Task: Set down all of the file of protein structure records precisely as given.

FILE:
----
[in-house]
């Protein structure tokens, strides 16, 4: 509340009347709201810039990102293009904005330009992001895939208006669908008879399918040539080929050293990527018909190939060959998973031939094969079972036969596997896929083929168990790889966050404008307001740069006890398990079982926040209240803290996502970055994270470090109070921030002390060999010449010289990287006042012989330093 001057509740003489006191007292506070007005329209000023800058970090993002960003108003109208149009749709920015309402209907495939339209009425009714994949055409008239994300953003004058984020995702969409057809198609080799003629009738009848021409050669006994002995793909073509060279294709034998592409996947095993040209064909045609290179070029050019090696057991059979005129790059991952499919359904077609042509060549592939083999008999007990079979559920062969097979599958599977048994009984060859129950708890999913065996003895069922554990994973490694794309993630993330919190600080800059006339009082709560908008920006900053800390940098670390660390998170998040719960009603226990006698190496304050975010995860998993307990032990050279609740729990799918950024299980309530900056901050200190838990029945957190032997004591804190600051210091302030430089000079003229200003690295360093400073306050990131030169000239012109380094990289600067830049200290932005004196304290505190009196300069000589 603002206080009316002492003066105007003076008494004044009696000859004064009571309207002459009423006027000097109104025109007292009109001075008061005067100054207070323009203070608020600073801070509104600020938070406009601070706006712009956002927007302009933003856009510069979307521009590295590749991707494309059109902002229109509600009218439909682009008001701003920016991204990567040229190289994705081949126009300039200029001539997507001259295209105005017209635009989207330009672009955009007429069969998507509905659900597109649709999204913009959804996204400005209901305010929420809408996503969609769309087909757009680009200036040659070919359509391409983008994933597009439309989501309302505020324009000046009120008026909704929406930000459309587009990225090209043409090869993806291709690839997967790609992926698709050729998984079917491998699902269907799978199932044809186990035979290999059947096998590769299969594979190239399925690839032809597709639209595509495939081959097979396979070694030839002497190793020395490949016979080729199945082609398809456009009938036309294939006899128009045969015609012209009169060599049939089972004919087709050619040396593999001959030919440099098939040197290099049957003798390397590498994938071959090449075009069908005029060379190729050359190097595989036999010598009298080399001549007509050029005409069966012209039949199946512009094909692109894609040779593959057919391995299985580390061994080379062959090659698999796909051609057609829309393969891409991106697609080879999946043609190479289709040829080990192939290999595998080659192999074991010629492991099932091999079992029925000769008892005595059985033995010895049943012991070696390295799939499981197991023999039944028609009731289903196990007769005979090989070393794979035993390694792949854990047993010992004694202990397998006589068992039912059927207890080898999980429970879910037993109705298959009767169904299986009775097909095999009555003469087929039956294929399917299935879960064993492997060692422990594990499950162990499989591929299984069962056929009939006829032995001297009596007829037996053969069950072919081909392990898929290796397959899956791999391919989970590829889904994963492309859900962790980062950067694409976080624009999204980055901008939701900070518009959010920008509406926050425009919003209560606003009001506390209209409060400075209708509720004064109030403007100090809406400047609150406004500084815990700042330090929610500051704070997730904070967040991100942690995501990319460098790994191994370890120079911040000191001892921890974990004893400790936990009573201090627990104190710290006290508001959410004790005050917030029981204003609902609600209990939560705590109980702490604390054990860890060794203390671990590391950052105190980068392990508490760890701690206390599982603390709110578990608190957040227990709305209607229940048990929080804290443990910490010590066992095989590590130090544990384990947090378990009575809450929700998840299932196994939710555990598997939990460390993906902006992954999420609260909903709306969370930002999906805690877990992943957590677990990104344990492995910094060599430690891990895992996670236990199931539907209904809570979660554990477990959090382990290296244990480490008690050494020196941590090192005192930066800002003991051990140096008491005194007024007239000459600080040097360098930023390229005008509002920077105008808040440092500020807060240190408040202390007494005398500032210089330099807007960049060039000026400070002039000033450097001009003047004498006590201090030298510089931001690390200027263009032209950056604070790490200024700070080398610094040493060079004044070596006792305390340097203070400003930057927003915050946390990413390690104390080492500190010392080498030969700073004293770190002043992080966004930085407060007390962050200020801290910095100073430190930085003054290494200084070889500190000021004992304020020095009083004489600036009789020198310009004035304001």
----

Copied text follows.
[in-house]
């Protein structure tokens, strides 16, 4: 509340009347709201810039990102293009904005330009992001895939208006669908008879399918040539080929050293990527018909190939060959998973031939094969079972036969596997896929083929168990790889966050404008307001740069006890398990079982926040209240803290996502970055994270470090109070921030002390060999010449010289990287006042012989330093 001057509740003489006191007292506070007005329209000023800058970090993002960003108003109208149009749709920015309402209907495939339209009425009714994949055409008239994300953003004058984020995702969409057809198609080799003629009738009848021409050669006994002995793909073509060279294709034998592409996947095993040209064909045609290179070029050019090696057991059979005129790059991952499919359904077609042509060549592939083999008999007990079979559920062969097979599958599977048994009984060859129950708890999913065996003895069922554990994973490694794309993630993330919190600080800059006339009082709560908008920006900053800390940098670390660390998170998040719960009603226990006698190496304050975010995860998993307990032990050279609740729990799918950024299980309530900056901050200190838990029945957190032997004591804190600051210091302030430089000079003229200003690295360093400073306050990131030169000239012109380094990289600067830049200290932005004196304290505190009196300069000589 603002206080009316002492003066105007003076008494004044009696000859004064009571309207002459009423006027000097109104025109007292009109001075008061005067100054207070323009203070608020600073801070509104600020938070406009601070706006712009956002927007302009933003856009510069979307521009590295590749991707494309059109902002229109509600009218439909682009008001701003920016991204990567040229190289994705081949126009300039200029001539997507001259295209105005017209635009989207330009672009955009007429069969998507509905659900597109649709999204913009959804996204400005209901305010929420809408996503969609769309087909757009680009200036040659070919359509391409983008994933597009439309989501309302505020324009000046009120008026909704929406930000459309587009990225090209043409090869993806291709690839997967790609992926698709050729998984079917491998699902269907799978199932044809186990035979290999059947096998590769299969594979190239399925690839032809597709639209595509495939081959097979396979070694030839002497190793020395490949016979080729199945082609398809456009009938036309294939006899128009045969015609012209009169060599049939089972004919087709050619040396593999001959030919440099098939040197290099049957003798390397590498994938071959090449075009069908005029060379190729050359190097595989036999010598009298080399001549007509050029005409069966012209039949199946512009094909692109894609040779593959057919391995299985580390061994080379062959090659698999796909051609057609829309393969891409991106697609080879999946043609190479289709040829080990192939290999595998080659192999074991010629492991099932091999079992029925000769008892005595059985033995010895049943012991070696390295799939499981197991023999039944028609009731289903196990007769005979090989070393794979035993390694792949854990047993010992004694202990397998006589068992039912059927207890080898999980429970879910037993109705298959009767169904299986009775097909095999009555003469087929039956294929399917299935879960064993492997060692422990594990499950162990499989591929299984069962056929009939006829032995001297009596007829037996053969069950072919081909392990898929290796397959899956791999391919989970590829889904994963492309859900962790980062950067694409976080624009999204980055901008939701900070518009959010920008509406926050425009919003209560606003009001506390209209409060400075209708509720004064109030403007100090809406400047609150406004500084815990700042330090929610500051704070997730904070967040991100942690995501990319460098790994191994370890120079911040000191001892921890974990004893400790936990009573201090627990104190710290006290508001959410004790005050917030029981204003609902609600209990939560705590109980702490604390054990860890060794203390671990590391950052105190980068392990508490760890701690206390599982603390709110578990608190957040227990709305209607229940048990929080804290443990910490010590066992095989590590130090544990384990947090378990009575809450929700998840299932196994939710555990598997939990460390993906902006992954999420609260909903709306969370930002999906805690877990992943957590677990990104344990492995910094060599430690891990895992996670236990199931539907209904809570979660554990477990959090382990290296244990480490008690050494020196941590090192005192930066800002003991051990140096008491005194007024007239000459600080040097360098930023390229005008509002920077105008808040440092500020807060240190408040202390007494005398500032210089330099807007960049060039000026400070002039000033450097001009003047004498006590201090030298510089931001690390200027263009032209950056604070790490200024700070080398610094040493060079004044070596006792305390340097203070400003930057927003915050946390990413390690104390080492500190010392080498030969700073004293770190002043992080966004930085407060007390962050200020801290910095100073430190930085003054290494200084070889500190000021004992304020020095009083004489600036009789020198310009004035304001």